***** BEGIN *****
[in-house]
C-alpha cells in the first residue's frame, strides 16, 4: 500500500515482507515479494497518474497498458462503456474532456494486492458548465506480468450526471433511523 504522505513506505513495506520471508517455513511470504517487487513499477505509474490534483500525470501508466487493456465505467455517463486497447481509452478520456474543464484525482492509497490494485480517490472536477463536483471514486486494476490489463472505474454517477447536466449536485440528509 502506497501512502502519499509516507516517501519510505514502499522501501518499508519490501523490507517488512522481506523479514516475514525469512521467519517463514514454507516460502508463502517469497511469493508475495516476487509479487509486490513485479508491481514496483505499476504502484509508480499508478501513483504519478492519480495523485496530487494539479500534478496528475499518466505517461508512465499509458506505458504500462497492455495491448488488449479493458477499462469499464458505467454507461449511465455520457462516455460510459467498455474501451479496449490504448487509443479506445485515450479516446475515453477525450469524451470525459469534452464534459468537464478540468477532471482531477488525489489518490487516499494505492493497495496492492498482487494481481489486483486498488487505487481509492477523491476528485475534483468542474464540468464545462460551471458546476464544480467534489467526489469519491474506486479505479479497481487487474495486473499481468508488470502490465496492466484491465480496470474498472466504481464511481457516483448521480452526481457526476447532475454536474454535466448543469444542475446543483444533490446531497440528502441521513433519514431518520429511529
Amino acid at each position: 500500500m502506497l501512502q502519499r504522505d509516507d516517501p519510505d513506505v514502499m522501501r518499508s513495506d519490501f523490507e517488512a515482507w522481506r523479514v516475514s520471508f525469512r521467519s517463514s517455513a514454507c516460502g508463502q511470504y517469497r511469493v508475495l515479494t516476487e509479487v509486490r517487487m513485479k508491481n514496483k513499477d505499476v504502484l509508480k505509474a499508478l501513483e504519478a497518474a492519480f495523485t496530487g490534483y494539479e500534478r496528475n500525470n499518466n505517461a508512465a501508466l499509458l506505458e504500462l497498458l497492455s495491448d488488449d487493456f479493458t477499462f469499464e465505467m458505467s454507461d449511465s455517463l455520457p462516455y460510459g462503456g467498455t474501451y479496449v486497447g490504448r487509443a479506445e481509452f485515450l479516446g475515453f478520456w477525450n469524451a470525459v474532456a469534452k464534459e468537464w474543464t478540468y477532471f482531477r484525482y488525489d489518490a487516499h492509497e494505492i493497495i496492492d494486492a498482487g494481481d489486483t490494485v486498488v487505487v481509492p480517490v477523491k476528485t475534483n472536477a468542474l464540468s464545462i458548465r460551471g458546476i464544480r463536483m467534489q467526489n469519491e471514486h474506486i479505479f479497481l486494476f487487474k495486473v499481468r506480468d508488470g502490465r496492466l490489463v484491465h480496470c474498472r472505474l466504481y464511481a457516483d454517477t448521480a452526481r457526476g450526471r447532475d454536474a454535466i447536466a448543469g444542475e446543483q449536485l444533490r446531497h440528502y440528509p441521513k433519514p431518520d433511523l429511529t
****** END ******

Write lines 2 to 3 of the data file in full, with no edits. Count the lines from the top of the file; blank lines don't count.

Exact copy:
C-alpha cells in the first residue's frame, strides 16, 4: 500500500515482507515479494497518474497498458462503456474532456494486492458548465506480468450526471433511523 504522505513506505513495506520471508517455513511470504517487487513499477505509474490534483500525470501508466487493456465505467455517463486497447481509452478520456474543464484525482492509497490494485480517490472536477463536483471514486486494476490489463472505474454517477447536466449536485440528509 502506497501512502502519499509516507516517501519510505514502499522501501518499508519490501523490507517488512522481506523479514516475514525469512521467519517463514514454507516460502508463502517469497511469493508475495516476487509479487509486490513485479508491481514496483505499476504502484509508480499508478501513483504519478492519480495523485496530487494539479500534478496528475499518466505517461508512465499509458506505458504500462497492455495491448488488449479493458477499462469499464458505467454507461449511465455520457462516455460510459467498455474501451479496449490504448487509443479506445485515450479516446475515453477525450469524451470525459469534452464534459468537464478540468477532471482531477488525489489518490487516499494505492493497495496492492498482487494481481489486483486498488487505487481509492477523491476528485475534483468542474464540468464545462460551471458546476464544480467534489467526489469519491474506486479505479479497481487487474495486473499481468508488470502490465496492466484491465480496470474498472466504481464511481457516483448521480452526481457526476447532475454536474454535466448543469444542475446543483444533490446531497440528502441521513433519514431518520429511529
Amino acid at each position: 500500500m502506497l501512502q502519499r504522505d509516507d516517501p519510505d513506505v514502499m522501501r518499508s513495506d519490501f523490507e517488512a515482507w522481506r523479514v516475514s520471508f525469512r521467519s517463514s517455513a514454507c516460502g508463502q511470504y517469497r511469493v508475495l515479494t516476487e509479487v509486490r517487487m513485479k508491481n514496483k513499477d505499476v504502484l509508480k505509474a499508478l501513483e504519478a497518474a492519480f495523485t496530487g490534483y494539479e500534478r496528475n500525470n499518466n505517461a508512465a501508466l499509458l506505458e504500462l497498458l497492455s495491448d488488449d487493456f479493458t477499462f469499464e465505467m458505467s454507461d449511465s455517463l455520457p462516455y460510459g462503456g467498455t474501451y479496449v486497447g490504448r487509443a479506445e481509452f485515450l479516446g475515453f478520456w477525450n469524451a470525459v474532456a469534452k464534459e468537464w474543464t478540468y477532471f482531477r484525482y488525489d489518490a487516499h492509497e494505492i493497495i496492492d494486492a498482487g494481481d489486483t490494485v486498488v487505487v481509492p480517490v477523491k476528485t475534483n472536477a468542474l464540468s464545462i458548465r460551471g458546476i464544480r463536483m467534489q467526489n469519491e471514486h474506486i479505479f479497481l486494476f487487474k495486473v499481468r506480468d508488470g502490465r496492466l490489463v484491465h480496470c474498472r472505474l466504481y464511481a457516483d454517477t448521480a452526481r457526476g450526471r447532475d454536474a454535466i447536466a448543469g444542475e446543483q449536485l444533490r446531497h440528502y440528509p441521513k433519514p431518520d433511523l429511529t